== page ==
Controlled Clinical Trial
2005; 26(6): 653-656
PubMed PMID: 16380697
Adult, Circadian Rhythm:physiology, Down-Regulation, Female, Humans, Kidney Failure, Chronic:blood, Male, Melatonin:blood, Middle Aged, Reference Values, Renal Dialysis, Reproducibility of Results,.
OBJECTIVES: In spite of broad interest, intensive studies on function of melatonin have not yielded much information about relationships between this hormone and kidneys in health, and particularity, in disease. There are only a few studies dealing with melatonin concentrations in renal diseases, mainly performed in hemodialyzed patients with end-stage renal disease (ESRD). Moreover, the most melatonin assays were performed during the daytime, and the results are conflicting. Therefore, the aim of the present study was to determine the circadian melatonin profiles in patients ESRD before and after hemodialysis.
MATERIAL AND METHODS: Thirty patients (19 males and 11 females) with ESRD undergoing dialysis, aged 22 to 64 years (mean+/-SEM: 49.1.0+/-1.9 years) were included in the study. The control group consisted of 20 healthy volunteers (13 males and 7 females) aged 35 to 55 years (mean+/-SEM: 46.2+/-1.4 years) matched according to sex and age. Blood samples were collected on the day preceding hemodialysis and one day following dialysis at 08:00, 12:00, 16:00, 20:00, 24:00, 02:00, 04:00, and 08:00 h. Melatonin concentration was measured by enzyme immunoassay.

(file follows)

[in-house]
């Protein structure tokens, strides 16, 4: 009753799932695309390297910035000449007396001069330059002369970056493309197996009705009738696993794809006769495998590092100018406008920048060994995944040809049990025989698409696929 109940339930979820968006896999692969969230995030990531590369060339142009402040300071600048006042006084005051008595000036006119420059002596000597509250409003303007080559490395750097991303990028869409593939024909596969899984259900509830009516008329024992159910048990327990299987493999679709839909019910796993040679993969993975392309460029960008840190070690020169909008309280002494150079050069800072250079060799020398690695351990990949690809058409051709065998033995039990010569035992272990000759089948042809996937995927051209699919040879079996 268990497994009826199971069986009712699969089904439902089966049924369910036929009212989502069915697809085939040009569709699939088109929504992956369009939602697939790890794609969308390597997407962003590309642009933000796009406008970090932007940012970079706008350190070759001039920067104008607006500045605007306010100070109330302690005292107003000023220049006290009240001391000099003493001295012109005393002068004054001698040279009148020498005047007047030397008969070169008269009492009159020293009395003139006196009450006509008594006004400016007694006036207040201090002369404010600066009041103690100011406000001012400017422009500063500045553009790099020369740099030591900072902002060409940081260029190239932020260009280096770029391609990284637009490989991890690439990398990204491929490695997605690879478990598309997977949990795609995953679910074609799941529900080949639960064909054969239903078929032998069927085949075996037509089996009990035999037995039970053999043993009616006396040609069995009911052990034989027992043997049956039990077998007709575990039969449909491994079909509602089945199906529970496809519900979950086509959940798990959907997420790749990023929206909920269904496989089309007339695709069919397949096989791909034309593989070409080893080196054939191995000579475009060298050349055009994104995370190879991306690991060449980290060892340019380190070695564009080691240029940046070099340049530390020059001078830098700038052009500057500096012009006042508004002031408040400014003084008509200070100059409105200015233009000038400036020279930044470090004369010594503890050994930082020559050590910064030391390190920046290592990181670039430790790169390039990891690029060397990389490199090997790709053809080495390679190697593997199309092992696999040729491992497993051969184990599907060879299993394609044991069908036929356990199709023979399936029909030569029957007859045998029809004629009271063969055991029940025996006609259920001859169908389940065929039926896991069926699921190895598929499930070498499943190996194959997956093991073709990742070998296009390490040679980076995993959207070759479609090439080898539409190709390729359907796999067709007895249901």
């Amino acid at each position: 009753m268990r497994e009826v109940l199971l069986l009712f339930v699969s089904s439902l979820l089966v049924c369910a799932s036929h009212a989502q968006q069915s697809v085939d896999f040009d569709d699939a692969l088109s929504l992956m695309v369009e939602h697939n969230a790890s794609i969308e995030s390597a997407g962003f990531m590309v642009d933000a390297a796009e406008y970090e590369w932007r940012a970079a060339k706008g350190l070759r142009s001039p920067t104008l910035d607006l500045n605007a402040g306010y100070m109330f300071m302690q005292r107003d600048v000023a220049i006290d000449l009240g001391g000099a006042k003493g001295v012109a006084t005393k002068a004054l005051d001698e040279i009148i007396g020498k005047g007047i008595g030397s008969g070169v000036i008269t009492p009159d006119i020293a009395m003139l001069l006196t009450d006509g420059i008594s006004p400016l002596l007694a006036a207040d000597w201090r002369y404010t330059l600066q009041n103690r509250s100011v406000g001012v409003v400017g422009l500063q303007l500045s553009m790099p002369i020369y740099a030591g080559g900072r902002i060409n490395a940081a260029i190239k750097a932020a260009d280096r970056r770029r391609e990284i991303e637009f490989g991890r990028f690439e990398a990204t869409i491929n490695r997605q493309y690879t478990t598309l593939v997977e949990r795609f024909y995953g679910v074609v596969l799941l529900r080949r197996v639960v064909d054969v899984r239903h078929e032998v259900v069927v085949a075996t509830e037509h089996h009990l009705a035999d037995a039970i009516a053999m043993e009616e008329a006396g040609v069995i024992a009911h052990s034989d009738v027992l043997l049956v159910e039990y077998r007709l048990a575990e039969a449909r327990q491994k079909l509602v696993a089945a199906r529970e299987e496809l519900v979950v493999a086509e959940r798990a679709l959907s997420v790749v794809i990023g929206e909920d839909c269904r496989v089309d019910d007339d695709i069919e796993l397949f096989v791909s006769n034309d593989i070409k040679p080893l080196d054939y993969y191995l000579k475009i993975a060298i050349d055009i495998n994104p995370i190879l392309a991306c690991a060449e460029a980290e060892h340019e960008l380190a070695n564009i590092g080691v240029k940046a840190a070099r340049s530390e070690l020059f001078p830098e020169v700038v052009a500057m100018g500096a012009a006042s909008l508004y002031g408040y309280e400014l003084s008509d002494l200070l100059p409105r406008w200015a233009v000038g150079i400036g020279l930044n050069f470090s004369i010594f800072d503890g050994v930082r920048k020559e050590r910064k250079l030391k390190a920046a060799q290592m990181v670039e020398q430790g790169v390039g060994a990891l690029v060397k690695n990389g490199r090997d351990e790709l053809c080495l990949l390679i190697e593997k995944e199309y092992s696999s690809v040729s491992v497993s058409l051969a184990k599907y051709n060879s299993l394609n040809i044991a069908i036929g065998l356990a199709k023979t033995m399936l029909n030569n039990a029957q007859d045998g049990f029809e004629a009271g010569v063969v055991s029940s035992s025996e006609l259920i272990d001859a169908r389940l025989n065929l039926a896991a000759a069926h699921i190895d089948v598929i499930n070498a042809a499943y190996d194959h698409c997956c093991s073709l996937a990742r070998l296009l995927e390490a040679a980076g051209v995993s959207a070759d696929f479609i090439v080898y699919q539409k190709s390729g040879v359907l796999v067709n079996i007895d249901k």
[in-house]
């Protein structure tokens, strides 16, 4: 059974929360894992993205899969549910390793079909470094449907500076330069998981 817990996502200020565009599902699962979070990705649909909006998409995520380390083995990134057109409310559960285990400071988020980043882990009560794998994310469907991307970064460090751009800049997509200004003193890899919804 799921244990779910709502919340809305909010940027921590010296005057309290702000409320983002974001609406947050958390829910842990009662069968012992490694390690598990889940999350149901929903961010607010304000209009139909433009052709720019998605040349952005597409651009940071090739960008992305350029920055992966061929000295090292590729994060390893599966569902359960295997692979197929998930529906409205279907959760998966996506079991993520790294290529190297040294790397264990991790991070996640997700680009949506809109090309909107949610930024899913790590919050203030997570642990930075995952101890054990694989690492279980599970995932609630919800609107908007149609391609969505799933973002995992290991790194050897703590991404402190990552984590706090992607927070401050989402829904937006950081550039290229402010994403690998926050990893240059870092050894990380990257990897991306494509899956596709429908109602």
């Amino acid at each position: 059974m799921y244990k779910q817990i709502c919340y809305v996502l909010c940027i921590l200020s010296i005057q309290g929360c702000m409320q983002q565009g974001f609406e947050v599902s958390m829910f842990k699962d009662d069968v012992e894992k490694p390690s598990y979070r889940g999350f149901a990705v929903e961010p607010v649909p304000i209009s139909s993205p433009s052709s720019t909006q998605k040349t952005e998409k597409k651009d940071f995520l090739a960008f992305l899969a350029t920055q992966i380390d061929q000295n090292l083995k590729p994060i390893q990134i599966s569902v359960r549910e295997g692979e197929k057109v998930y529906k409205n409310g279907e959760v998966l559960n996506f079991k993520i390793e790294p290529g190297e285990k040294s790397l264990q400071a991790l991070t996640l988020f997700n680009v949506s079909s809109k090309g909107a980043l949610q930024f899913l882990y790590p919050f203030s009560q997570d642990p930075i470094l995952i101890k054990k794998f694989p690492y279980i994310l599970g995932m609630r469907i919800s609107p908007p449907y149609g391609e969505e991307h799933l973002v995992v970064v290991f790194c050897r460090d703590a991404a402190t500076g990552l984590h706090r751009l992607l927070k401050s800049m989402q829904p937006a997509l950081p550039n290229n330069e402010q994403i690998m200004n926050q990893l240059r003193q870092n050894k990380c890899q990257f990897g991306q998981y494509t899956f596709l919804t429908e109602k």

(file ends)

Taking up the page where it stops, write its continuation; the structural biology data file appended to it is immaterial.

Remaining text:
RESULTS: In patients with renal insufficiency undergoing dialysis mean melatonin nocturnal concentrations were significantly lower then those in healthy volunteers. The presence of the circadian rhythm in melatonin concentrations (although of significantly lower nocturnal amplitude) was detected only in 8 patients with renal failure undergoing hemodialysis, whereas in remaining 22 patients no such rhythm was found. Hemodialysis did not influence melatonin concentrations.
CONCLUSIONS: The mechanism of depressed melatonin concentrations in hemodialyzed patients observed in our study remains unclear. However, it seems possible that decline in melatonin levels is due to impairment in adrenergic function that occurs in renal failure. Because the studies on the melatonin secretion in chronic renal failure bring about conflicting results, the relationship between renal diseases and melatonin secretion needs further investigations....